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Raising Questions on the Cinmar Blade

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  • Raising Questions on the Cinmar Blade

    Many will recall the story of the Cinmar Blade and it's use by Stanford and Bradley in support of the Solutrean Hypotheseis.
    A new paper raises serious questions about just when and how the Cinmar blade was really discovered.
    http://www.sciencedirect.com/science...52409X15000280
    And a discussion of the ramifications, if any....
    http://violentmetaphors.com/2015/03/...pean-ancestry/
    Rhode Island

  • #2
    While acknowledging that Stanford -and- Bradley's theory by no means rests solely on this biface for its evidence, this must be rather disturbing news for them. It looks to be a very thorough piece of work which reinforces many suspicions about the provenance and provenience of the blade and just exactly how "associated" it was with the mastodon remains.
    It will be interesting to see what S -and- B have to say in response!
    Thanks Charlie.
    I keep six honest serving-men (they taught me all I knew); Their names are What and Why and When and How and Where and Who.

    Comment


    • #3
      Thanks for that Charlie. Very interesting read and like Roger, I am curious how this will play out
      Like a drifter I was born to walk alone

      Comment


      • #4
        painshill wrote:

        While acknowledging that Stanford -and- Bradley's theory by no means rests solely on this biface for its evidence, this must be rather disturbing news for them. It looks to be a very thorough piece of work which reinforces many suspicions about the provenance and provenience of the blade and just exactly how "associated" it was with the mastodon remains.
        It will be interesting to see what S -and- B have to say in response!
        Thanks Charlie.
          Perfect explanation PH.  Their theory is built on many different pieces of data, but it's interesting that the artifact on the cover of the book seems to shoulder the weight of the theory.
        Hong Kong, but from Indiana/Florida

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        • #5
          [QUOTE]clovisoid wrote:

          Originally posted by painshill post=161913
          While acknowledging that Stanford -and- Bradley's theory by no means rests solely on this biface for its evidence, this must be rather disturbing news for them. It looks to be a very thorough piece of work which reinforces many suspicions about the provenance and provenience of the blade and just exactly how "associated" it was with the mastodon remains.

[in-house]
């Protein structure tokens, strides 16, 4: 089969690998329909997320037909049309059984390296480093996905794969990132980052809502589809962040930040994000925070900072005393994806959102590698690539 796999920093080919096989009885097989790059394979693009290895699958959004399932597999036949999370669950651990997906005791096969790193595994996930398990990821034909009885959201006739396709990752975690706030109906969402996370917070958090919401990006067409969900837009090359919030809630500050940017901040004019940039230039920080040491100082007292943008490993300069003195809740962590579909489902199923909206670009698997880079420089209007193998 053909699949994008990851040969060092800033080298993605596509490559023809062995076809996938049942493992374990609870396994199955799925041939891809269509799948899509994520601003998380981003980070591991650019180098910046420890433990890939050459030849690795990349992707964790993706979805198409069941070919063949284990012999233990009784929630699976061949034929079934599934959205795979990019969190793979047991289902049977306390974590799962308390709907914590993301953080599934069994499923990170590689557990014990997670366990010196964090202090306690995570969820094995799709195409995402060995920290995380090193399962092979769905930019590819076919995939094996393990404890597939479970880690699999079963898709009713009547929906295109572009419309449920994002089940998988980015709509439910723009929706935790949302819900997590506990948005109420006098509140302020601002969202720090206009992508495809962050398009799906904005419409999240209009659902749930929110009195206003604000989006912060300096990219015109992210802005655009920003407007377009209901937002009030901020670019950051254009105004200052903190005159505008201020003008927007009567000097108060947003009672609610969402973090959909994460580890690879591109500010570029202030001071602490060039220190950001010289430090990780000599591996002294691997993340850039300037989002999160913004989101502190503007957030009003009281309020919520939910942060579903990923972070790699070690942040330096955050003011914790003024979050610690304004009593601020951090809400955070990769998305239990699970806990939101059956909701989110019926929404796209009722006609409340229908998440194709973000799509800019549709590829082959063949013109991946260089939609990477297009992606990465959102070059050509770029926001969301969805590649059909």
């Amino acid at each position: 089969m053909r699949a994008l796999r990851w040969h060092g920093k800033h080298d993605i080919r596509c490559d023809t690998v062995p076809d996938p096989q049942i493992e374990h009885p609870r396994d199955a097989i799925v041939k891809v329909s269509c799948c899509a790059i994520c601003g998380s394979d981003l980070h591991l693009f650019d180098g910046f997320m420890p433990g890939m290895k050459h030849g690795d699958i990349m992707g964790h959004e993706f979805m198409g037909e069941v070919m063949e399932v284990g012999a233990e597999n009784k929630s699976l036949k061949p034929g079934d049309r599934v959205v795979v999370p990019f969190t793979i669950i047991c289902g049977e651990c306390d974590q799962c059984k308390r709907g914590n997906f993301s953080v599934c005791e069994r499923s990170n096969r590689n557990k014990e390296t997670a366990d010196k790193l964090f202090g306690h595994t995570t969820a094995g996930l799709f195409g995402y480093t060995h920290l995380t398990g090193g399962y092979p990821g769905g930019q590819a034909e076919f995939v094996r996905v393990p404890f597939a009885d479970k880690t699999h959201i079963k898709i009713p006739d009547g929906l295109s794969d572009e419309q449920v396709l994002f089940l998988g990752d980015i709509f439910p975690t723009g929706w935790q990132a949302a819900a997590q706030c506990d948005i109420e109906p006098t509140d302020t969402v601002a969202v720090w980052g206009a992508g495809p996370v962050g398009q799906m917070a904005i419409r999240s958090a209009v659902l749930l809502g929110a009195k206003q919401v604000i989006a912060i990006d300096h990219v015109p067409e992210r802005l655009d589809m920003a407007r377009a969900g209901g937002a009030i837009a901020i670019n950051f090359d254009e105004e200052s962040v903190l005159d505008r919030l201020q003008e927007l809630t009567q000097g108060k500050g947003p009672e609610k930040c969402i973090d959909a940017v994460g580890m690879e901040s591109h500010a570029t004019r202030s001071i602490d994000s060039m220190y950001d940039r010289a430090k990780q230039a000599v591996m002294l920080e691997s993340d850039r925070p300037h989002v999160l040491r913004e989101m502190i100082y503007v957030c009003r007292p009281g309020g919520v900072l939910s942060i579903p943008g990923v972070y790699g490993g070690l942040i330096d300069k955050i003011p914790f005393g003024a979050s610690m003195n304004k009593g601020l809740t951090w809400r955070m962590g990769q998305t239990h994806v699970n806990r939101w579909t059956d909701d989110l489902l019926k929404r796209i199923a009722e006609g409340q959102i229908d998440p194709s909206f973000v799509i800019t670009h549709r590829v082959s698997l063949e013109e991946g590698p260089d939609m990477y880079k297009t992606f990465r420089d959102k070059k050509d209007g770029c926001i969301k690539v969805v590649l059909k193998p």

It will be interesting to see what S -and- B have to say in response!
          Thanks Charlie.
            Perfect explanation PH.  Their theory is built on many different pieces of data, but it's interesting that the artifact on the cover of the book seems to shoulder the weight of the theory.
          Agreed! they have circumstantial evidence. And to listen to Dr. Stanford also say in a lecture there will be no context to associate. The mammoth bones and artifact. and the smoking gun may not be found. But more the technology of kapping is more the match. Who knows? :dunno:  I am not closing the door, and with debate we do get a clearer picture.

          Look to the ground for it holds the past!

          Comment


          • #6
            No comment
            Searching the fields of Northwest Indiana and Southwestern Michigan

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            • #7
              Probably the most important thing about this blade was that it was the only one found that had a potentially dateable context (the blade itself of course cannot be dated). It's the date that has had holes shot in it. Stanford wisely had already abandoned one of the other blades as having an unreliable provenience (the one found under a fireplace) and this one is now also seriously in question. It also casts a rather dark shadow over Stanford's judgement in the separation of anecdotal information from factual information in this instance.
              I keep six honest serving-men (they taught me all I knew); Their names are What and Why and When and How and Where and Who.

              Comment


              • #8
                Thanks for the link Charlie
                South Dakota

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                • #9
                  What the critics conveniently overlook is that S & B's conjecture as to when it was made, by whom, and how it got to be there makes simple and satisfying real-world sense. Any alternative explanation (tellingly not forthcoming unless I missed it) sets itself up -- if a similar degree of scrutiny is exercised -- for a close encounter with Dr. Ockham's razor.

                  Comment


                  • #10
                    Originally posted by amateur View Post
                    What the critics conveniently overlook is that S & B's conjecture as to when it was made, by whom, and how it got to be there makes simple and satisfying real-world sense. Any alternative explanation (tellingly not forthcoming unless I missed it) sets itself up -- if a similar degree of scrutiny is exercised -- for a close encounter with Dr. Ockham's razor.